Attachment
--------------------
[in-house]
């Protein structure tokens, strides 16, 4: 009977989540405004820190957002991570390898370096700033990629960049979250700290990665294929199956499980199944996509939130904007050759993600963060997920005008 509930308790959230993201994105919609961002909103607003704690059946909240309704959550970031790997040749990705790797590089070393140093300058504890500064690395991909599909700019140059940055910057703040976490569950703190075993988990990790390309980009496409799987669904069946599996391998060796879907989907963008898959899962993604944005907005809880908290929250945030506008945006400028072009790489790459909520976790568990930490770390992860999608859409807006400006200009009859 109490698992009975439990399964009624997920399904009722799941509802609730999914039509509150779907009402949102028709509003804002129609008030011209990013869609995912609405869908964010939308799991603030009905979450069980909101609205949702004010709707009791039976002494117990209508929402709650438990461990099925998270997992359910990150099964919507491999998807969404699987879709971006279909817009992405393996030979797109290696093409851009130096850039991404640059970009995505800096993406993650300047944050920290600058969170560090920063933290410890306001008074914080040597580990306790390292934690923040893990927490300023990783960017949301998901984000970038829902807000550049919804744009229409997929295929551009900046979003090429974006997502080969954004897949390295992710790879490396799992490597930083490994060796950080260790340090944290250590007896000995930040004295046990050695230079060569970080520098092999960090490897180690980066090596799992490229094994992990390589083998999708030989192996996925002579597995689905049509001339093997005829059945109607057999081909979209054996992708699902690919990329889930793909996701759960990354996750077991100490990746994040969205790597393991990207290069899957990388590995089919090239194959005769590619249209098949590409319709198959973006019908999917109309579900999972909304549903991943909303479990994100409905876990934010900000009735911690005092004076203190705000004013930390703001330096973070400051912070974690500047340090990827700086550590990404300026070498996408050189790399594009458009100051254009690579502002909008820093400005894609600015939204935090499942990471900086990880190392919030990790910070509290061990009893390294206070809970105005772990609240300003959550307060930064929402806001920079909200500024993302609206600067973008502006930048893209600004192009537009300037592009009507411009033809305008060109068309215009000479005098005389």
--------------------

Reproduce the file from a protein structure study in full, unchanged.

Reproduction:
[in-house]
């Protein structure tokens, strides 16, 4: 009977989540405004820190957002991570390898370096700033990629960049979250700290990665294929199956499980199944996509939130904007050759993600963060997920005008 509930308790959230993201994105919609961002909103607003704690059946909240309704959550970031790997040749990705790797590089070393140093300058504890500064690395991909599909700019140059940055910057703040976490569950703190075993988990990790390309980009496409799987669904069946599996391998060796879907989907963008898959899962993604944005907005809880908290929250945030506008945006400028072009790489790459909520976790568990930490770390992860999608859409807006400006200009009859 109490698992009975439990399964009624997920399904009722799941509802609730999914039509509150779907009402949102028709509003804002129609008030011209990013869609995912609405869908964010939308799991603030009905979450069980909101609205949702004010709707009791039976002494117990209508929402709650438990461990099925998270997992359910990150099964919507491999998807969404699987879709971006279909817009992405393996030979797109290696093409851009130096850039991404640059970009995505800096993406993650300047944050920290600058969170560090920063933290410890306001008074914080040597580990306790390292934690923040893990927490300023990783960017949301998901984000970038829902807000550049919804744009229409997929295929551009900046979003090429974006997502080969954004897949390295992710790879490396799992490597930083490994060796950080260790340090944290250590007896000995930040004295046990050695230079060569970080520098092999960090490897180690980066090596799992490229094994992990390589083998999708030989192996996925002579597995689905049509001339093997005829059945109607057999081909979209054996992708699902690919990329889930793909996701759960990354996750077991100490990746994040969205790597393991990207290069899957990388590995089919090239194959005769590619249209098949590409319709198959973006019908999917109309579900999972909304549903991943909303479990994100409905876990934010900000009735911690005092004076203190705000004013930390703001330096973070400051912070974690500047340090990827700086550590990404300026070498996408050189790399594009458009100051254009690579502002909008820093400005894609600015939204935090499942990471900086990880190392919030990790910070509290061990009893390294206070809970105005772990609240300003959550307060930064929402806001920079909200500024993302609206600067973008502006930048893209600004192009537009300037592009009507411009033809305008060109068309215009000479005098005389």